Description of variant calling
Genetic variation is a type of variation that can be inherited to offspring caused by changes in the genetic material of an organism. It is this variation that causes organisms to exhibit genetic diversity at different levels. Genetic diversity is the material basis for the survival and development of living species. There are many types of genetic variation, from microscopically visible chromosome inversion to single nucleotide mutations. With the development of genomics, genetic variation information has become more comprehensive and has included SNP, InDel, SV, CNV, and transposon mutations.
Variant calling refers to the use of high-throughput sequencing technology to sequence and analyze the differences in the entire genome of an individual or population of a species, to obtain a large amount of genetic variation information, such as Single Nucleotide Polymorphism (SNP) , Insertion and deletion sites (InDel) and structural variation sites (SV), copy number variation (CNV) and other information. Variant calling can provide the most basic and comprehensive data foundation for subsequent functional gene fine mapping and quickly, accurately and efficiently analyze the differences between genomes, analyze each base of the whole genome, and obtain the most extensive molecular markers.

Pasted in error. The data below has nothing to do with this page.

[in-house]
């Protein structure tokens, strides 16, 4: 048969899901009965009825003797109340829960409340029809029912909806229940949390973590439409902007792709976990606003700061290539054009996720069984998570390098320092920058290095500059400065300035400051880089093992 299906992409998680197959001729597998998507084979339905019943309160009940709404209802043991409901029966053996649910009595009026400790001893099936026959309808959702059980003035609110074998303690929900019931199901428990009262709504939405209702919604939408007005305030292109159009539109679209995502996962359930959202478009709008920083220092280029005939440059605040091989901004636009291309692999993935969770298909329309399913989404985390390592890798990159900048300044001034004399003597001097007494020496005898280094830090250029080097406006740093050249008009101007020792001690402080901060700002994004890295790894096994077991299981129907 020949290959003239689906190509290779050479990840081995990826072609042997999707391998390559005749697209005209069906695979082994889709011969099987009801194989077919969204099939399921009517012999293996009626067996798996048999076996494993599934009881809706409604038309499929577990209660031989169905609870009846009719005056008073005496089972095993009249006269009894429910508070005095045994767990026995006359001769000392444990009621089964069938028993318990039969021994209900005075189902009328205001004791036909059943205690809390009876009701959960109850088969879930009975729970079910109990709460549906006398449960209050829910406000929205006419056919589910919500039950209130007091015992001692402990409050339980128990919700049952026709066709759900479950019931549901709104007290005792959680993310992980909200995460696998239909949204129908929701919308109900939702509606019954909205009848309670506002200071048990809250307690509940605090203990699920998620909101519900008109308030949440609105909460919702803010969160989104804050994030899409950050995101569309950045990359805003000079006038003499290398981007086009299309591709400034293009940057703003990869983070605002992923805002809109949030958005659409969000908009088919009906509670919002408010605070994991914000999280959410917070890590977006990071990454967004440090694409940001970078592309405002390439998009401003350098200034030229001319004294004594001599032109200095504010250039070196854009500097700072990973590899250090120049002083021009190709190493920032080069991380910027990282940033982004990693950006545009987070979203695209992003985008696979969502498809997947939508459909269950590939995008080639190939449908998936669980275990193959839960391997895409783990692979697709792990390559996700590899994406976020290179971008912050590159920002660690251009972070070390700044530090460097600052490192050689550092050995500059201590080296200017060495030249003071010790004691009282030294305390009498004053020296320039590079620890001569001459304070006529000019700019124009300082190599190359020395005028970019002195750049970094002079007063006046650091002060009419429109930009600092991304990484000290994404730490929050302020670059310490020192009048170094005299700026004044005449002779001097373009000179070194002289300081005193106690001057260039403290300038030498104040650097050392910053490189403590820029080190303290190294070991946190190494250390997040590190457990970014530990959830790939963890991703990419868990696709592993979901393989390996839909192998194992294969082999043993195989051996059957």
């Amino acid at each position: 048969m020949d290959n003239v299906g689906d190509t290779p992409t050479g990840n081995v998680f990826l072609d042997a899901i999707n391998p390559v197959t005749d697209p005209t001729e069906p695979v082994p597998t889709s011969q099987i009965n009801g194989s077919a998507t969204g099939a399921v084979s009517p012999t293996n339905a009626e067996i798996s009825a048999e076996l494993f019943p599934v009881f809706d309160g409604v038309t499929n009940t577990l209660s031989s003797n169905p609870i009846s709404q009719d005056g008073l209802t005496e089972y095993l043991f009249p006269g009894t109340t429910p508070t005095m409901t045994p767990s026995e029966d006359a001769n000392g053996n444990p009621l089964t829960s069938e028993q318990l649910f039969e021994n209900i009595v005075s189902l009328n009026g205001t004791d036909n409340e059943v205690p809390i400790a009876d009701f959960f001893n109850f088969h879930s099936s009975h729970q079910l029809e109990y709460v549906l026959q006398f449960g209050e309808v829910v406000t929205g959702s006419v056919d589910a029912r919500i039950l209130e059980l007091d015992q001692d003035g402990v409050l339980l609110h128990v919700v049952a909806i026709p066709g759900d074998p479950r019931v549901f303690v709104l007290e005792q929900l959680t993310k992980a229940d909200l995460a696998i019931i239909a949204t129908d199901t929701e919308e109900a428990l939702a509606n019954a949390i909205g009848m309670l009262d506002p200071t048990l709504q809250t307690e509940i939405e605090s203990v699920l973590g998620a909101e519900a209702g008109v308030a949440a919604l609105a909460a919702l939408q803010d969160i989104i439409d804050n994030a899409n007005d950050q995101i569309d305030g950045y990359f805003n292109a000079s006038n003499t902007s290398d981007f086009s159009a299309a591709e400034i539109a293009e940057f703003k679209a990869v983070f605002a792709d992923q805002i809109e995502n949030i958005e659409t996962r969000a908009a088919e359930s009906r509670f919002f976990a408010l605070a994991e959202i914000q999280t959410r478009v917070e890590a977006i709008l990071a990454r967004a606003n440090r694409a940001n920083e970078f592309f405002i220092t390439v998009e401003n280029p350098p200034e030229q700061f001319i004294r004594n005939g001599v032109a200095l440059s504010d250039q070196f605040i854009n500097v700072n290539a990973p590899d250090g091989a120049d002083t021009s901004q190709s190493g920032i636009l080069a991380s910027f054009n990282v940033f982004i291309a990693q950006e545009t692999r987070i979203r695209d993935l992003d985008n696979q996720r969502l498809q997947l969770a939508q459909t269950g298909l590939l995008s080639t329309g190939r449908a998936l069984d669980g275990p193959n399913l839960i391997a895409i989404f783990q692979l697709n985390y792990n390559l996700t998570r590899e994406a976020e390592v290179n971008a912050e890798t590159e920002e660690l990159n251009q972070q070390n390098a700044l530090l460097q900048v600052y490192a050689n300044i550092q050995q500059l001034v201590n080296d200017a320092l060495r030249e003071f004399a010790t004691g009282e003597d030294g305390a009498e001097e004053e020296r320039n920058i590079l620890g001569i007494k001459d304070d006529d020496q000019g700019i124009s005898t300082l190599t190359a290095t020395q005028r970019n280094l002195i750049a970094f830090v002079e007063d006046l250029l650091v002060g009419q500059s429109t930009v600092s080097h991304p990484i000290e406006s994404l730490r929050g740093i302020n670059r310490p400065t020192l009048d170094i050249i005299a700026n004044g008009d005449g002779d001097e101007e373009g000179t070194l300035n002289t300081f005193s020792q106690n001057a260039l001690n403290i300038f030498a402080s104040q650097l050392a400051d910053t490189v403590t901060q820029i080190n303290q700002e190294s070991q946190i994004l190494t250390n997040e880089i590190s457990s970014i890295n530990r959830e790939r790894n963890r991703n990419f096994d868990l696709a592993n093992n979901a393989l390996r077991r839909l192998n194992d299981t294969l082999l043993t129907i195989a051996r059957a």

Advantages and features of variant calling
- Abundance: In-depth analysis of all aspects of genetic variation, including SNP, InDel, SV, SNV.
- Flexibility: with or without reference is suitable
- Accuracy: different sequencing methods can be applied based on different material
Variant calling workflow
Sequencing technology pipeline
- Based on whole genome assembly
- Based on whole genome resequencing
- Based on reduced-representation genome sequencing
- Jansen S, Aigner B, Pausch H, et al. Assessment of the genomic variation in a cattle population by re-sequencing of key animals at low to medium coverage[J]. BMC Genomics, 2013, 14(1): 1.
- Zheng L Y, Guo X S, He B, et al. Genome-wide patterns of genetic variation in sweet and grain sorghum (Sorghum bicolor)[J]. Genome Biology, 2011, 12(11):287-302.